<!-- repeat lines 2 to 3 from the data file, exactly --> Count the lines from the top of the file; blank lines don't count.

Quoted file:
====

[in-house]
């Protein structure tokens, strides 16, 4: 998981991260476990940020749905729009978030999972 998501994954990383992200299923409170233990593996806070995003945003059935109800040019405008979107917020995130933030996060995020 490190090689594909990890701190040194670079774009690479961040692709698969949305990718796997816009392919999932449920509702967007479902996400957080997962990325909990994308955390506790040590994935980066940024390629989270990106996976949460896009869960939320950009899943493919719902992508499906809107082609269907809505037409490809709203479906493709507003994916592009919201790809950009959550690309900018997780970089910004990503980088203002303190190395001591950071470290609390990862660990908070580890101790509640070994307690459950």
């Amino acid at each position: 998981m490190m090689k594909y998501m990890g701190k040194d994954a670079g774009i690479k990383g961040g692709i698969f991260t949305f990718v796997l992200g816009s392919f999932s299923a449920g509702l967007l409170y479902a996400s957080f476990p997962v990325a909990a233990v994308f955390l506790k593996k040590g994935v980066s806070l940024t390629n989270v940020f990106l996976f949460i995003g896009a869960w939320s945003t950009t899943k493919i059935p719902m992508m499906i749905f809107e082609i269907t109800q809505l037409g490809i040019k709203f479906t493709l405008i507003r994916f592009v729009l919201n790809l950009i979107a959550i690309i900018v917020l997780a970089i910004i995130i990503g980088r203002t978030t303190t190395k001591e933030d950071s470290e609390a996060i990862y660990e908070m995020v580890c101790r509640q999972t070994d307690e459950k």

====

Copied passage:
């Protein structure tokens, strides 16, 4: 998981991260476990940020749905729009978030999972 998501994954990383992200299923409170233990593996806070995003945003059935109800040019405008979107917020995130933030996060995020 490190090689594909990890701190040194670079774009690479961040692709698969949305990718796997816009392919999932449920509702967007479902996400957080997962990325909990994308955390506790040590994935980066940024390629989270990106996976949460896009869960939320950009899943493919719902992508499906809107082609269907809505037409490809709203479906493709507003994916592009919201790809950009959550690309900018997780970089910004990503980088203002303190190395001591950071470290609390990862660990908070580890101790509640070994307690459950």
């Amino acid at each position: 998981m490190m090689k594909y998501m990890g701190k040194d994954a670079g774009i690479k990383g961040g692709i698969f991260t949305f990718v796997l992200g816009s392919f999932s299923a449920g509702l967007l409170y479902a996400s957080f476990p997962v990325a909990a233990v994308f955390l506790k593996k040590g994935v980066s806070l940024t390629n989270v940020f990106l996976f949460i995003g896009a869960w939320s945003t950009t899943k493919i059935p719902m992508m499906i749905f809107e082609i269907t109800q809505l037409g490809i040019k709203f479906t493709l405008i507003r994916f592009v729009l919201n790809l950009i979107a959550i690309i900018v917020l997780a970089i910004i995130i990503g980088r203002t978030t303190t190395k001591e933030d950071s470290e609390a996060i990862y660990e908070m995020v580890c101790r509640q999972t070994d307690e459950k």